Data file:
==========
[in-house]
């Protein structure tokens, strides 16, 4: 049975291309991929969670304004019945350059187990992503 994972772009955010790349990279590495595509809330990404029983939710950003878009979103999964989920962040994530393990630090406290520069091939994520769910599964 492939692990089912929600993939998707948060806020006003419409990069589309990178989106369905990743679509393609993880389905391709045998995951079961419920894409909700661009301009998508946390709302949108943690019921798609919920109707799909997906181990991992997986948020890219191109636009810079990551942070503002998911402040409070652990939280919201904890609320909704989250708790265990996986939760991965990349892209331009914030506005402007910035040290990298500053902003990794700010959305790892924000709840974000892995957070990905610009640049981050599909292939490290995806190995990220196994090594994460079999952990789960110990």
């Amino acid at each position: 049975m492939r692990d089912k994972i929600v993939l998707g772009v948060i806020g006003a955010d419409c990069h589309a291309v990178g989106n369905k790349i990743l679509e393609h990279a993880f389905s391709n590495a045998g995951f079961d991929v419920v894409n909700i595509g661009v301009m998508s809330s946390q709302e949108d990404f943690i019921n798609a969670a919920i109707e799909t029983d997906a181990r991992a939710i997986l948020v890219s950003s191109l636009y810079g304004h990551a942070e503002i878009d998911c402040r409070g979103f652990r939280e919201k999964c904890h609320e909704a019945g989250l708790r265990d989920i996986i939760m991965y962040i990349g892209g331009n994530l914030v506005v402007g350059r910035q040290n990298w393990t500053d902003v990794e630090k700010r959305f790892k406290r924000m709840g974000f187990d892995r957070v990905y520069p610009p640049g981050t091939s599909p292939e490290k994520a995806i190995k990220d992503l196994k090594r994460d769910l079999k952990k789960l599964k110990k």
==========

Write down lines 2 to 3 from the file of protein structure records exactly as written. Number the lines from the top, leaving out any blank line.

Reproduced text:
């Protein structure tokens, strides 16, 4: 049975291309991929969670304004019945350059187990992503 994972772009955010790349990279590495595509809330990404029983939710950003878009979103999964989920962040994530393990630090406290520069091939994520769910599964 492939692990089912929600993939998707948060806020006003419409990069589309990178989106369905990743679509393609993880389905391709045998995951079961419920894409909700661009301009998508946390709302949108943690019921798609919920109707799909997906181990991992997986948020890219191109636009810079990551942070503002998911402040409070652990939280919201904890609320909704989250708790265990996986939760991965990349892209331009914030506005402007910035040290990298500053902003990794700010959305790892924000709840974000892995957070990905610009640049981050599909292939490290995806190995990220196994090594994460079999952990789960110990």
């Amino acid at each position: 049975m492939r692990d089912k994972i929600v993939l998707g772009v948060i806020g006003a955010d419409c990069h589309a291309v990178g989106n369905k790349i990743l679509e393609h990279a993880f389905s391709n590495a045998g995951f079961d991929v419920v894409n909700i595509g661009v301009m998508s809330s946390q709302e949108d990404f943690i019921n798609a969670a919920i109707e799909t029983d997906a181990r991992a939710i997986l948020v890219s950003s191109l636009y810079g304004h990551a942070e503002i878009d998911c402040r409070g979103f652990r939280e919201k999964c904890h609320e909704a019945g989250l708790r265990d989920i996986i939760m991965y962040i990349g892209g331009n994530l914030v506005v402007g350059r910035q040290n990298w393990t500053d902003v990794e630090k700010r959305f790892k406290r924000m709840g974000f187990d892995r957070v990905y520069p610009p640049g981050t091939s599909p292939e490290k994520a995806i190995k990220d992503l196994k090594r994460d769910l079999k952990k789960l599964k110990k």